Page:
Presentation on theme: "NIEHS, USFS, NOAA Symposium on Teaching Climate Change. NSTA Annual Meeting, Indianapolis, March 29, 2012 Effectively Educating the Public About Climate."— Presentation transcript:
NIEHS, USFS, NOAA Symposium on Teaching Climate Change. NSTA Annual Meeting, Indianapolis, March 29, 2012 Effectively Educating the Public About Climate Change: Five Guiding Principles Edward Maibach, M.P.H., Ph.D. firstname.lastname@example.org
#1: The less you say, the more you’re heard. Identify the few most important things you want to say. Say them early and often. Encourage other trusted sources in your community – and in your case, other teachers – to say them early and often as well. Make it easy for the people in your target audience – in your case, your students – to say them to each other. This is the formula for public education effectiveness: “Simple clear messages, repeated often, by a variety of trusted sources.”
Trust in Sources of Information about Climate Change: General Public Source: Leiserowitz A, Maibach E, Roser-Renouf, C & Smith N. (2011) Climate change in the American Mind: Americans’ global warming beliefs and attitudes in May 2011.
#2: Audience research is an important asset in determining what is most important to say. What to say should be determined by the needs of your audience – in your case, your students – not by what you are most eager to say. Audience research can be used to identify: a.Which facts about the about climate change, once understood, make the biggest difference in helping audience members grasp the current state of the science? b.Which misperceptions are the biggest impediment to audience members’ understanding of the current state of the science?
Global Warming Key Beliefs: It’s real It’s human caused It’s bad for people It’s solvable Policy Support Injunctive Beliefs + Four key beliefs that are strongly associated with the attitude that society “should do more to address global warming,” and with support for a range of public policies that will help limit global warming Ding, Maibach et al (2011) Support for climate policy and societal action are linked to perceptions about scientific agreement. Nature Climate Change, DOI:10:1038/NCLIMATE1295
In May 2011: Only 39% of American adults believed “Most scientists think global warming is happening” And only 13% believed “81- 100% of climate scientists think global warming is happening.” Leiserowitz A, Maibach E, Roser-Renouf C & Smith N. (2011) Climate change in the American Mind: Americans’ global warming beliefs and attitudes in May 2011.
Perceived Scientific Agreement Global Warming Key Beliefs: It’s real Human caused Bad for people Solvable Policy Support Injunctive Beliefs + Ding, Maibach et al (2011) Support for climate policy and societal action are linked to perceptions about scientific agreement. Nature Climate Change, DOI:10:1038/NCLIMATE1295 + A myth that matters: “There’s a lot of disagreement among scientists about global warming”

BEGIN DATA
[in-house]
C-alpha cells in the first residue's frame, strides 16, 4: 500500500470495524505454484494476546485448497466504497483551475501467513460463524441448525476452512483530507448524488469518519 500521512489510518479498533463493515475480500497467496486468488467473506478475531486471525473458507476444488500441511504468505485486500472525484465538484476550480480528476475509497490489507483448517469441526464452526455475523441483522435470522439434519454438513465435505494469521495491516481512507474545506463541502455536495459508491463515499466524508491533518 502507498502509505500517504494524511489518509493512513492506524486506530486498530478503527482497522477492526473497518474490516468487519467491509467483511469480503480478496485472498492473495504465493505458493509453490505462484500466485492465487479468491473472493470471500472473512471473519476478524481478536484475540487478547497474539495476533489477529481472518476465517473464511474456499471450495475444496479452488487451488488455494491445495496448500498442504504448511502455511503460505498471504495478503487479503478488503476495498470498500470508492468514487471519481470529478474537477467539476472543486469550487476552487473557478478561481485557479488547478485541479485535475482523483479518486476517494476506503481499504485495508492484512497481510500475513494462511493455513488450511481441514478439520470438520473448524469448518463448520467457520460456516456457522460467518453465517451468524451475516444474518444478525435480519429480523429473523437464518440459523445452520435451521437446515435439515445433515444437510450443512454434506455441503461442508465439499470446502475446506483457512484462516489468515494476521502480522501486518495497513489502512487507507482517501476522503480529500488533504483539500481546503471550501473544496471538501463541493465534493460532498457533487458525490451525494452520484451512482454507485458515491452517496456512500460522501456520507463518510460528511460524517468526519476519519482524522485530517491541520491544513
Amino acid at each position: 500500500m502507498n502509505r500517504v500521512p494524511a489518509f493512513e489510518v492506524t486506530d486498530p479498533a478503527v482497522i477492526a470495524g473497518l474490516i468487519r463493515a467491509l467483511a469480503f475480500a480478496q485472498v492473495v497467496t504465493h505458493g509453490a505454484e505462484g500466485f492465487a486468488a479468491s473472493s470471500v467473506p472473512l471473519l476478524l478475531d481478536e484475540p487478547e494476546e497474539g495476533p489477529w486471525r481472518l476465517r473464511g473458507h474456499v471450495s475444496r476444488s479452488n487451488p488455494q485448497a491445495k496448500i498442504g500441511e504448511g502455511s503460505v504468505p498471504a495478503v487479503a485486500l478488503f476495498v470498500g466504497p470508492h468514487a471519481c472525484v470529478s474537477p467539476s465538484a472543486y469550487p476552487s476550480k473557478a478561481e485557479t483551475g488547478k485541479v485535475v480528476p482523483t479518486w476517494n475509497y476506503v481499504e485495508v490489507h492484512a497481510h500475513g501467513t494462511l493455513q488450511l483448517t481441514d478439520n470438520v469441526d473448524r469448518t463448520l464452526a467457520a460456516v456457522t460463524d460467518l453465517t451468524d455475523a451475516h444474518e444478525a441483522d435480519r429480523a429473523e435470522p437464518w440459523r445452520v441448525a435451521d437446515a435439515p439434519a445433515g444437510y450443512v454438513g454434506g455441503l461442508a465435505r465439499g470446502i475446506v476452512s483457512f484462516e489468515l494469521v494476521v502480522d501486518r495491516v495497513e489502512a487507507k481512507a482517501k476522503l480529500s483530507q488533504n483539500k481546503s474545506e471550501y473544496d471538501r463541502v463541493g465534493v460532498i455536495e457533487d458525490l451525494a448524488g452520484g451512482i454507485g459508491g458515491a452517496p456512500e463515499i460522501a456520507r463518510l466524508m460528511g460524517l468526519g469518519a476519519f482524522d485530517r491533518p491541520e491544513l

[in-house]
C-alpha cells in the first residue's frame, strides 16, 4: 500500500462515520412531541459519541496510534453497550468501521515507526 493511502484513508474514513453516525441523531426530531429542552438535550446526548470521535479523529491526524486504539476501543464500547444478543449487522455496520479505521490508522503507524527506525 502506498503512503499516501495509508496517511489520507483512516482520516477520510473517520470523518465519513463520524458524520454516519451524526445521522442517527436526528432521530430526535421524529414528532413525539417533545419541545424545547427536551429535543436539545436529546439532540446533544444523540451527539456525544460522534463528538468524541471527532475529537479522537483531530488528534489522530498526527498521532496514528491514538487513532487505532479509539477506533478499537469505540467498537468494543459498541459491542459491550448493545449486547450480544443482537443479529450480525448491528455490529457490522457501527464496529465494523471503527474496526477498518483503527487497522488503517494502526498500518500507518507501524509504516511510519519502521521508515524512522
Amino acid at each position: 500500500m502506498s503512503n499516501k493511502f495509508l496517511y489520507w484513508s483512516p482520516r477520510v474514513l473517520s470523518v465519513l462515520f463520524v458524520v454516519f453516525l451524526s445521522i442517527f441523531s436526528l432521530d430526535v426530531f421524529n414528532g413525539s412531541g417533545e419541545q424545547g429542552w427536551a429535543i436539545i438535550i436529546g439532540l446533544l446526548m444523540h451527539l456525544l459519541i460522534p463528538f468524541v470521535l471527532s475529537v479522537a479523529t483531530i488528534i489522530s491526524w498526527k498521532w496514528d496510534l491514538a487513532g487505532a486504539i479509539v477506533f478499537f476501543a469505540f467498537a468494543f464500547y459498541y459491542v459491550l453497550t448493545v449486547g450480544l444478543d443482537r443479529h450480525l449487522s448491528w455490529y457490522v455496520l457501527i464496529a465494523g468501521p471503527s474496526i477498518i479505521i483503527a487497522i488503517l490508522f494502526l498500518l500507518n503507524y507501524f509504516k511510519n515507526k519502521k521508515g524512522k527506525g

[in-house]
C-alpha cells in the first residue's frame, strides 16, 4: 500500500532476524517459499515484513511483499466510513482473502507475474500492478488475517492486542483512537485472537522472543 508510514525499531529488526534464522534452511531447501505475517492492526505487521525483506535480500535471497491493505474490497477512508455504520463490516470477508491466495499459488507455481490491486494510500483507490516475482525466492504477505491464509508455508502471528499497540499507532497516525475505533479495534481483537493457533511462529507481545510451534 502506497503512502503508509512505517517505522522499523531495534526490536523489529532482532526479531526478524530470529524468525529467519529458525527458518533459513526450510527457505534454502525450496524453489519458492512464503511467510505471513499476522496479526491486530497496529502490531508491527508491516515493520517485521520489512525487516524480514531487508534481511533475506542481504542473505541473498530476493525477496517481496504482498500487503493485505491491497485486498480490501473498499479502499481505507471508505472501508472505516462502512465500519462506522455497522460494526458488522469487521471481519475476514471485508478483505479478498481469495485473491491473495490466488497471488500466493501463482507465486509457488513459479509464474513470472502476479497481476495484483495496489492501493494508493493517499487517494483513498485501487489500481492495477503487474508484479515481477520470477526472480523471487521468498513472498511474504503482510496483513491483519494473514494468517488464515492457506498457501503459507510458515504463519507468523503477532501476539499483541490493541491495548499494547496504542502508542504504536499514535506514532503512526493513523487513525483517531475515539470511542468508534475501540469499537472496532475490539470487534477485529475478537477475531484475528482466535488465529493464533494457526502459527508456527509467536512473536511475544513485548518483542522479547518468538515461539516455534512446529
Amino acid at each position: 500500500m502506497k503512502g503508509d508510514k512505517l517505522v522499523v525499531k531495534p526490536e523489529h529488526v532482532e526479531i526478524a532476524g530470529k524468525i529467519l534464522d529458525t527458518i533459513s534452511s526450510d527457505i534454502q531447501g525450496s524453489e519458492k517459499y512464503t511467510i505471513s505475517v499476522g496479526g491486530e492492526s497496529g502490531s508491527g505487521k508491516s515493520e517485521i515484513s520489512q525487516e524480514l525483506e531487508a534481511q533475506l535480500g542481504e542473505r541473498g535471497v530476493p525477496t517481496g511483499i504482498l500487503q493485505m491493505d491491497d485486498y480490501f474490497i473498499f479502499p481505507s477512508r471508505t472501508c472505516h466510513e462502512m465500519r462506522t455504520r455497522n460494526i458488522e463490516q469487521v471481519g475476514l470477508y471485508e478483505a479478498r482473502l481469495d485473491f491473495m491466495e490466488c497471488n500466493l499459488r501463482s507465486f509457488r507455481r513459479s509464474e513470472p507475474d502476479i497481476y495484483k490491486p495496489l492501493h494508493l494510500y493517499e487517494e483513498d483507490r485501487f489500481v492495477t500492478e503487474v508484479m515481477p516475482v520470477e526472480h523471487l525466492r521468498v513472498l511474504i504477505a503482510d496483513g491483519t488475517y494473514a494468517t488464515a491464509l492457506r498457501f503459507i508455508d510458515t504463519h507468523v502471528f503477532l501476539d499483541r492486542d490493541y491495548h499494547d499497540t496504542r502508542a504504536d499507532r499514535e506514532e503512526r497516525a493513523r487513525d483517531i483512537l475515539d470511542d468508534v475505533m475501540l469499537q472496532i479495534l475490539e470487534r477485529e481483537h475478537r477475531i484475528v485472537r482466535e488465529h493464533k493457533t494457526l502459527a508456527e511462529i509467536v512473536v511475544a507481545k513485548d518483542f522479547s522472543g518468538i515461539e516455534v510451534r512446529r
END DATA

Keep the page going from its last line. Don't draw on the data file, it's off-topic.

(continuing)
#3: To engage your audiences’ thoughts and feelings: be concrete, not abstract.
Processing of risk Source: Slovic, Finucane, Peters, & McGregor, 2004 Experiential system Analytic system requires logic and evidence“experiencing is believing” words percents% <= logic Our brains process risk information in two ways
Experiential system “experiencing is believing” Analytic system requires logic and evidence words percents% <= logic
Implications for effective communication: MAKE IT CONCRETE/EXPERIENTIAL Invoke people’s 5 senses; use visualizations MAKE IT LOCAL/REGIONAL Invoke the places people care about Experiential system “experiencing is believing” Analytic system requires logic and evidence words percents% <= logic
Climate scientists agree: Global warming is happening *Results from a survey of over 10,000 Earth Scientists; go to http://tiger.uic.edu/~pdoran/012009 Doran final.pdf to read the full report http://tiger.uic.edu/~pdoran/012009 Doran final.pdf
Source: Yale & George Mason, June 2010 #4: There is no such thing as “the public.” Example: Global Warming’s Six Americas
Source: Yale & George Mason, June 2010 “If you could ask an expert on global warming one question, which question would you ask?” What can the US do to reduce global warming? What harm will global warming cause? How do you know that global warming is occurring?
#5. If failure (of the public education effort) is not an option, create a public education team. Effective public education is a team sport involving collaboration between: Content experts Decision science experts Communication experts Baruch Fischhoff (2007). Non-persuasive Communication about Matters of Greatest Urgency: Climate Change. Environmental Science & Technology Online. 41:7204-8.
In Summary: 1.Keep it simple: the less you say, the more you’re heard. 2.Use social science research – not your instincts – to determine what information has the most value to your audience. 3.Be concrete (i.e., invoke people’s five senses). 4.When possible, segment your audience, and tailor your education program accordingly. 5.Create a public education team of climate experts, social scientists, and educators/communicators.
All 4C reports can be downloaded at: Climatechangecommunication.org